Deep vein thrombosis and pulmonary embolism are not as well publicized as disease states such as heart attack and stroke. Only recently has venous thromboembolism been discussed widely within the medical community. Clinicians and survivors of deep vein thrombosis and pulmonary embolism have brought this illness to national attention. The collaboration of nonprofit organizations such as the North American Thrombosis Forum and the Venous Disease Coalition, celebrity figures, patients, nurses, pharmacists, and physicians has heightened awareness. The Surgeon General's decision to select deep vein thrombosis and pulmonary embolism as a targeted disease area is a credit to patients and clinicians who have advocated for intensified prevention efforts. Advocacy has resulted in government-sponsored publications providing a range of educational booklets, slides, and articles related to venous thromboembolism. These publications are targeted to health care providers, the public, and administrators.
In response to venous thromboembolism coalitions that requested Federal leadership, the Surgeon General and the National Heart, Lung, and Blood Institute convened a 2-day Surgeon General's Workshop on deep vein thrombosis in May 2006.
Surgeon General's Workshop on Deep Vein Thrombosis.
The Workshop was cosponsored by Surgeon General Richard Carmona, MD, MPH, and Elizabeth Nabel, MD, Director of the National Heart, Lung, and Blood Institute. Carmona's term as Surgeon General expired in August 2006. On October 1, 2007, Steven K. Galson, MD, MPH, was appointed Acting Surgeon General. Galson released “The Surgeon General's Call to Action to Prevent Deep Vein Thrombosis and Pulmonary Embolism” on September 15, 2008, at the Venous Disease Coalition's Second Annual Meeting in Washington, DC. The 49-page pdf can be downloaded at the Surgeon General's website.
The Surgeon General's Call to Action to Prevent Deep Vein Thrombosis and Pulmonary Embolism.
The Surgeon General's Office also prepared a Fact Sheet on deep vein thrombosis and pulmonary embolism that targets the public and that focuses on risk factors, diagnosis, and tips for travelers.
Fact Sheet: Deep Vein Thrombosis and Pulmonary Embolism.
At the same time the Surgeon General's Call To Action was released, the Agency for Healthcare Research and Quality, directed by Carolyn M. Clancy, MD, coordinated its publication of 2 related items: one for health care professionals (“Preventing Hospital-Acquired Venous Thromboembolism: A Guide for Effective Quality Improvement”) and one for the public (“Your Guide to Preventing and Treating Blood Clots”).
Your Guide to Preventing and Treating Blood Clots.
In the foreword, Steven K. Galson, MD, MPH, Acting Surgeon General, estimates that between 350,000 and 600,000 Americans each year have acute deep vein thrombosis or pulmonary embolism. He further estimates that in the United States alone, at least 100,000 deaths annually occur because of venous thromboembolism. He states that although “we have made progress in our knowledge of how to prevent, diagnose and treat deep vein thrombosis/pulmonary embolism … it is also clear that we are not applying that knowledge on a systematic basis … . To address that gap, we must disseminate information more widely about the availability of effective interventions to prevent and treat deep vein thrombosis/ pulmonary embolism.” Galson also calls for continued investment in basic, clinical, translational, and epidemiologic research related to venous thromboembolism.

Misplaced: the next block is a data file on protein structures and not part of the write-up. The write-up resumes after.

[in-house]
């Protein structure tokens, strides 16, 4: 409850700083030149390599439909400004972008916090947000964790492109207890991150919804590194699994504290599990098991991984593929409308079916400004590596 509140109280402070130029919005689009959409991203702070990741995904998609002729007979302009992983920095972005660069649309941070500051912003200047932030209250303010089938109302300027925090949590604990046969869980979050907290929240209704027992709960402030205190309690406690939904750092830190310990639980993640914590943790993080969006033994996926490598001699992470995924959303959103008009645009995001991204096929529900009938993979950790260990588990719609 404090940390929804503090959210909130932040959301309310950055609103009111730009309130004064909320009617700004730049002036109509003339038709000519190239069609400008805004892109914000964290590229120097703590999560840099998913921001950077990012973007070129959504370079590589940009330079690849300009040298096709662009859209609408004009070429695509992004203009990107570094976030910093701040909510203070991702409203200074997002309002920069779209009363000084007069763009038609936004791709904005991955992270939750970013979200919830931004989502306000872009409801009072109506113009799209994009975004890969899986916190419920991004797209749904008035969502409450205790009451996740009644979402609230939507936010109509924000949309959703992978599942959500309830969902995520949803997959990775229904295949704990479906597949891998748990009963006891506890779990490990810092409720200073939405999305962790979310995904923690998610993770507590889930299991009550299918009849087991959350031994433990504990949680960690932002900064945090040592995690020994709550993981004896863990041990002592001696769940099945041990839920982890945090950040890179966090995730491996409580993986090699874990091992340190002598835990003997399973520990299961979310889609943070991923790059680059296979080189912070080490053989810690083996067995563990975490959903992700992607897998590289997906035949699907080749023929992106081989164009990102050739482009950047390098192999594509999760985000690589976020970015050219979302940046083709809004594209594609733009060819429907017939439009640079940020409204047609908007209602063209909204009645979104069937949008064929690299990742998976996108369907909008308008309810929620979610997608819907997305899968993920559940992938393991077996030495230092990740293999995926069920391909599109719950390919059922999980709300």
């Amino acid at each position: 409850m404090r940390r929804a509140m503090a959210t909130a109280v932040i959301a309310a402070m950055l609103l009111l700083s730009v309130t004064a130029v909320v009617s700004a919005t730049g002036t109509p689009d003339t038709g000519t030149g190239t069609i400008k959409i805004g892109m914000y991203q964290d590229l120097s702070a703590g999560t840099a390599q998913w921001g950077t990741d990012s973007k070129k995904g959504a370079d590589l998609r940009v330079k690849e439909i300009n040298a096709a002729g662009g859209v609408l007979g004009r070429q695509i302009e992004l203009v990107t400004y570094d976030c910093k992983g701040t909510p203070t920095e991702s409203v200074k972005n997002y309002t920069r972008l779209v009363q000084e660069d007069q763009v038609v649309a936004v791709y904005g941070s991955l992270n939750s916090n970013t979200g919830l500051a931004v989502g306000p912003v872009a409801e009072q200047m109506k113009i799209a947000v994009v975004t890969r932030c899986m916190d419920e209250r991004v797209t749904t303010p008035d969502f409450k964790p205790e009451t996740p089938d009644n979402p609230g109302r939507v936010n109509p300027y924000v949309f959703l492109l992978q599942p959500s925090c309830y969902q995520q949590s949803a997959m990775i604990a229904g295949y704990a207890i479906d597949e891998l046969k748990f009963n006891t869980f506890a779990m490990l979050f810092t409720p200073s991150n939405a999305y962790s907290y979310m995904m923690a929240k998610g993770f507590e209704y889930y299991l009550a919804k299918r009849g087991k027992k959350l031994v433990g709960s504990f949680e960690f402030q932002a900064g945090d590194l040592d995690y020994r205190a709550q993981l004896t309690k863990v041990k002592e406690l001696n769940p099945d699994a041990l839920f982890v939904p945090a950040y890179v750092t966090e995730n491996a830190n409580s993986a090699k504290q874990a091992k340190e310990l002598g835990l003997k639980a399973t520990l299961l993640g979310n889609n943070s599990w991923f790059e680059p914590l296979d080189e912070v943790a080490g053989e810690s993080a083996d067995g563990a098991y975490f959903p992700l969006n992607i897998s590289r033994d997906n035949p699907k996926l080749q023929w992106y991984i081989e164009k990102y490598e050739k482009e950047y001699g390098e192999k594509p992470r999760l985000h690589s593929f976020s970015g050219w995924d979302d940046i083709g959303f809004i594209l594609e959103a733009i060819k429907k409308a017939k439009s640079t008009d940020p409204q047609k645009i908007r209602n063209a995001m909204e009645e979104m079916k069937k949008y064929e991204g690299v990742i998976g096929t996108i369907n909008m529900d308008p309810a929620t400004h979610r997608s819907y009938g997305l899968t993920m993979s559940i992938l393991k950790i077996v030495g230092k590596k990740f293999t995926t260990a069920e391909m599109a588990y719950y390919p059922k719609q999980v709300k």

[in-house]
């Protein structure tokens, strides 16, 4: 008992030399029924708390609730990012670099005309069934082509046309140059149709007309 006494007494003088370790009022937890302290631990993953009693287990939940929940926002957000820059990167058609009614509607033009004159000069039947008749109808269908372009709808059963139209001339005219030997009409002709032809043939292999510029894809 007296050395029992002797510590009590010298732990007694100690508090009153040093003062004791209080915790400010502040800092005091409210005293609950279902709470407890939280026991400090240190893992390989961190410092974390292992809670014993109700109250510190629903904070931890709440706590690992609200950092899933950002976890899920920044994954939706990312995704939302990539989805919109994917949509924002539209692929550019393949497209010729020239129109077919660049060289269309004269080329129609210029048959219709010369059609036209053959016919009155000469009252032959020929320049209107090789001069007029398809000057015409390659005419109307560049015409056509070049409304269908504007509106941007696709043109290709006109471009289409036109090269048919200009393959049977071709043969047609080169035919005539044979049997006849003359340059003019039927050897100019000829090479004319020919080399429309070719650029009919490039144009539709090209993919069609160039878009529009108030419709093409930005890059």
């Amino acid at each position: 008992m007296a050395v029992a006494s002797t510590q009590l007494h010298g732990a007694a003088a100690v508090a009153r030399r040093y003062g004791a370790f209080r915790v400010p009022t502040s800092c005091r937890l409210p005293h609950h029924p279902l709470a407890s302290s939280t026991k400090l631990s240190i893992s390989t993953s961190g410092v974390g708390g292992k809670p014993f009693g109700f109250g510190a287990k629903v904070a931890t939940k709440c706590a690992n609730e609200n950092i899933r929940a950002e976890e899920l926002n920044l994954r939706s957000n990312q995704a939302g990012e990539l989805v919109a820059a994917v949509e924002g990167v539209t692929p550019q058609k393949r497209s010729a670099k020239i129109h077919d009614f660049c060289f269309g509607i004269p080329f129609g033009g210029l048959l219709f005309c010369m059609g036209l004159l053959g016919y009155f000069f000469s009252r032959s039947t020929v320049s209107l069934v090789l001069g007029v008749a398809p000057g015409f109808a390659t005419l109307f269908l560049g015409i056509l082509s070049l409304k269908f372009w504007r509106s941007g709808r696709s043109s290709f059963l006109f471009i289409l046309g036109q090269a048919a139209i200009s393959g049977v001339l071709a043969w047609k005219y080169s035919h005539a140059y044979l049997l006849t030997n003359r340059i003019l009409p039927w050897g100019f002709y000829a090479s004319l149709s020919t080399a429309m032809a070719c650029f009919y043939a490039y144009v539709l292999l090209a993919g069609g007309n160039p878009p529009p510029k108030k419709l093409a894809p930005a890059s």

With concerted and coordinated effort, the Surgeon General believes there can be dramatic reduction in the incidence and burden of venous thromboembolism. He predicts that by following the action items listed in the report, tens of thousands of lives each year will be saved in the United States, and suffering will be reduced for many more Americans.
Advocacy can facilitate public understanding and acknowledgement of the dangers and prevention of disease states such as venous thromboembolism. Advocacy provides patients with a platform to discuss their stories and experiences. It gives government, the public, and health care providers an understanding of deep vein thrombosis and pulmonary embolism and how it can devastate a patient's life and family. With the collaboration of patients, families, clinicians, nonprofit organizations, and government entities such as the Surgeon General's office and the National Heart, Lung, and Blood Institute, the number of people who have a deep vein thrombosis or pulmonary embolism will plummet.
Surgeon General's Workshop on Deep Vein Thrombosis.May 8-9, 2006 () ()
The Surgeon General's Call to Action to Prevent Deep Vein Thrombosis and Pulmonary Embolism. ()
Fact Sheet: Deep Vein Thrombosis and Pulmonary Embolism. ()
Your Guide to Preventing and Treating Blood Clots. ()
Funding: This work was supported, in part, by Sanofi-Aventis.
Conflict of Interest: Dr Goldhaber receives clinical research funds and consults for Sanofi-Aventis; Erin Rosenbaum has no conflict of interest related to this Editorial.
Authorship: Both authors had access to the data and played a role in writing.
© 2009 Elsevier Inc. Published by Elsevier Inc. All rights reserved.